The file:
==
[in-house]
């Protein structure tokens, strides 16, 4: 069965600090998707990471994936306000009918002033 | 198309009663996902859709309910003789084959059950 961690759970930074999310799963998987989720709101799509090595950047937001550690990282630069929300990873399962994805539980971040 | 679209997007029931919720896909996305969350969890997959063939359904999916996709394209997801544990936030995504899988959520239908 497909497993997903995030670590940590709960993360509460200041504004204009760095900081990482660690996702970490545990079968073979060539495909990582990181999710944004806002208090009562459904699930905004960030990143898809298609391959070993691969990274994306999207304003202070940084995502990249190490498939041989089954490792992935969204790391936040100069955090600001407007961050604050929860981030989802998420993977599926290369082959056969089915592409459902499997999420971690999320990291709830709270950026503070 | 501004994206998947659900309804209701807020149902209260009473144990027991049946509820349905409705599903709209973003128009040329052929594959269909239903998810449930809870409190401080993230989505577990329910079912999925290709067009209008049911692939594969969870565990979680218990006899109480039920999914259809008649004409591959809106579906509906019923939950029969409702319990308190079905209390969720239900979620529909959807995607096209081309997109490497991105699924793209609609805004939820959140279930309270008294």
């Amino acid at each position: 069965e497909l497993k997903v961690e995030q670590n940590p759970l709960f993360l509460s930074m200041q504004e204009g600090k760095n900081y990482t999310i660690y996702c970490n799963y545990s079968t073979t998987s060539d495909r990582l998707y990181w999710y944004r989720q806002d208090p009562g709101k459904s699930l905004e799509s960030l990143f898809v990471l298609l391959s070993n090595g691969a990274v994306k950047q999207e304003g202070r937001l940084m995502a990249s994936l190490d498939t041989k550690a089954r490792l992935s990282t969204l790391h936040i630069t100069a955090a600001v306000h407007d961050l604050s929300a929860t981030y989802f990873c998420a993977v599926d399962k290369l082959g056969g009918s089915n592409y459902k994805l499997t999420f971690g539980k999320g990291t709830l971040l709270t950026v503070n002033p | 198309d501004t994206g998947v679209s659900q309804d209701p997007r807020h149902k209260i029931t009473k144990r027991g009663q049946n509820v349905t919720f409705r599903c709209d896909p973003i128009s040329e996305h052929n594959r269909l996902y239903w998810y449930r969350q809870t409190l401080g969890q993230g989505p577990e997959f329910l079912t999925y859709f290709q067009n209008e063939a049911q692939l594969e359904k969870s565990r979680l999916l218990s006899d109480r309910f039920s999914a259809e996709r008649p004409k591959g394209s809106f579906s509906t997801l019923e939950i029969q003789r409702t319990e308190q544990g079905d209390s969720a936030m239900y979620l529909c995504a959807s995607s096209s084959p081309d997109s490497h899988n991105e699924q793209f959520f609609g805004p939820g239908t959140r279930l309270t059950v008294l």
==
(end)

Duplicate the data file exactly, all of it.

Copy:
[in-house]
């Protein structure tokens, strides 16, 4: 069965600090998707990471994936306000009918002033 | 198309009663996902859709309910003789084959059950 961690759970930074999310799963998987989720709101799509090595950047937001550690990282630069929300990873399962994805539980971040 | 679209997007029931919720896909996305969350969890997959063939359904999916996709394209997801544990936030995504899988959520239908 497909497993997903995030670590940590709960993360509460200041504004204009760095900081990482660690996702970490545990079968073979060539495909990582990181999710944004806002208090009562459904699930905004960030990143898809298609391959070993691969990274994306999207304003202070940084995502990249190490498939041989089954490792992935969204790391936040100069955090600001407007961050604050929860981030989802998420993977599926290369082959056969089915592409459902499997999420971690999320990291709830709270950026503070 | 501004994206998947659900309804209701807020149902209260009473144990027991049946509820349905409705599903709209973003128009040329052929594959269909239903998810449930809870409190401080993230989505577990329910079912999925290709067009209008049911692939594969969870565990979680218990006899109480039920999914259809008649004409591959809106579906509906019923939950029969409702319990308190079905209390969720239900979620529909959807995607096209081309997109490497991105699924793209609609805004939820959140279930309270008294």
């Amino acid at each position: 069965e497909l497993k997903v961690e995030q670590n940590p759970l709960f993360l509460s930074m200041q504004e204009g600090k760095n900081y990482t999310i660690y996702c970490n799963y545990s079968t073979t998987s060539d495909r990582l998707y990181w999710y944004r989720q806002d208090p009562g709101k459904s699930l905004e799509s960030l990143f898809v990471l298609l391959s070993n090595g691969a990274v994306k950047q999207e304003g202070r937001l940084m995502a990249s994936l190490d498939t041989k550690a089954r490792l992935s990282t969204l790391h936040i630069t100069a955090a600001v306000h407007d961050l604050s929300a929860t981030y989802f990873c998420a993977v599926d399962k290369l082959g056969g009918s089915n592409y459902k994805l499997t999420f971690g539980k999320g990291t709830l971040l709270t950026v503070n002033p | 198309d501004t994206g998947v679209s659900q309804d209701p997007r807020h149902k209260i029931t009473k144990r027991g009663q049946n509820v349905t919720f409705r599903c709209d896909p973003i128009s040329e996305h052929n594959r269909l996902y239903w998810y449930r969350q809870t409190l401080g969890q993230g989505p577990e997959f329910l079912t999925y859709f290709q067009n209008e063939a049911q692939l594969e359904k969870s565990r979680l999916l218990s006899d109480r309910f039920s999914a259809e996709r008649p004409k591959g394209s809106f579906s509906t997801l019923e939950i029969q003789r409702t319990e308190q544990g079905d209390s969720a936030m239900y979620l529909c995504a959807s995607s096209s084959p081309d997109s490497h899988n991105e699924q793209f959520f609609g805004p939820g239908t959140r279930l309270t059950v008294l």